Newly introduced low-harmonic drive technology integrates an active filter with the drive rather than using an active front end to deal with system harmonics. New VLT(R) low-harmonic drive technology from Danfoss uses active filtering to eliminate disturbances on the supply grid by actively imposing currents to restore and insure the highest possible quality sine waves.
"In essence, the filter portion of VLT low-harmonic drives has the same working principle as a set of noise-canceling headphones, where the noise or distortion is measured and a computer phase signal is imposed to compensate for that noise," says Gregers Geilager, a product manager for Danfoss. He says that as a matter of scale, noise-canceling headphones can inject 100 mW at 50 to 1,000 Hz, while the drives can inject several hundred watts at 250 to 2,000 Hz.
Geilager says active filters and active front ends are often falsely recognized as one and the same, but the difference is significant and the optimal mitigation solution requires in-depth technical knowledge.
He says the Danfoss product is unique because it combines an active filter and standard variable-speed drive in one box. A paralleled filter that is only used to compensate the drive harmonics (40 percent of full load current) also offers a programmable value to go into sleep mode when mitigation is not needed to increase efficiency.
Because motor current has unhindered passage to the drive and is inherently not producing heat in the LCL coils, this energy is saved. And because the dc-link is not boosted, the technique used to deal with harmonics in active front-end (AFE) designs, motor voltage is not affected. Plus, the dc-voltage in the parallel filter can be boosted to provide better harmonic mitigation performance under non-ideal grid conditions.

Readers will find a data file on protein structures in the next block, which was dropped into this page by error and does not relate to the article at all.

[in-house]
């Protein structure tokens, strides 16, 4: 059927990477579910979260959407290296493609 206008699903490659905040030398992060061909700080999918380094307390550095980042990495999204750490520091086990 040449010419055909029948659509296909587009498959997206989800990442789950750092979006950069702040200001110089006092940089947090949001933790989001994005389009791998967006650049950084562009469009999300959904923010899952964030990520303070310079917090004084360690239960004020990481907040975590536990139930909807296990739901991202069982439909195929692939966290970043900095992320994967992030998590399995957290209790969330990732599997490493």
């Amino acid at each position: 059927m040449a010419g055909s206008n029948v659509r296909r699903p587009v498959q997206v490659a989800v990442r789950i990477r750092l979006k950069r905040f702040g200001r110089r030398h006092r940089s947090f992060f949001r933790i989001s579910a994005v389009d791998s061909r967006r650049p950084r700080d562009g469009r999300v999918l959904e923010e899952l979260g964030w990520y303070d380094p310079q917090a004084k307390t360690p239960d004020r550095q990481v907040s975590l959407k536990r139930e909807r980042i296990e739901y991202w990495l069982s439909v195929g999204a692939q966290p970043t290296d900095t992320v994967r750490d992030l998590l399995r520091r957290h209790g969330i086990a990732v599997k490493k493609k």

Geilager says the trade-off with an active front-end design is that, to mitigate harmonics in the system, the voltage on the dc-link needs to be bigger than the grid voltage. This "boost voltage," which is typically 15 to 20 percent higher, creates better harmonic performance under non-ideal conditions such as pre-distorted grids or phase imbalance. But the bigger the boost, the higher the motor winding stress, motor bearing currents and EMC noise on the motor wire. Passing the full motor current through two IGBT modules and a LCL magnetic circuit also leads to high IGBT switching losses and LCL coil losses (efficiency typically 93 to 94 percent).
A unique aspect of the design is that it uses a ducted back-channel to pass cooling air over the heat sinks with minimal air passing through the electronics area. This allows 85 percent of the heat losses to be exhausted directly outside of the enclosure, improving reliability and prolonging life by dramatically reducing temperature rise and contamination of the electronic components. The unit has an IP54 seal between the back-channel cooling duct and the electronics area of the low-harmonic drive.
A key advantage of the new low-harmonic drives is that they share the same modular technology platform as Danfoss VLT high-power drives. By sharing common system components compared to active filters that are typically supplied in low volume, Danfoss claims it has created the world's first mass-produced low-harmonic drive. The active filter is also provided as a stand-alone product, which creates an ability to retrofit drives if system harmonics prove to be an application issue after the initial installation.
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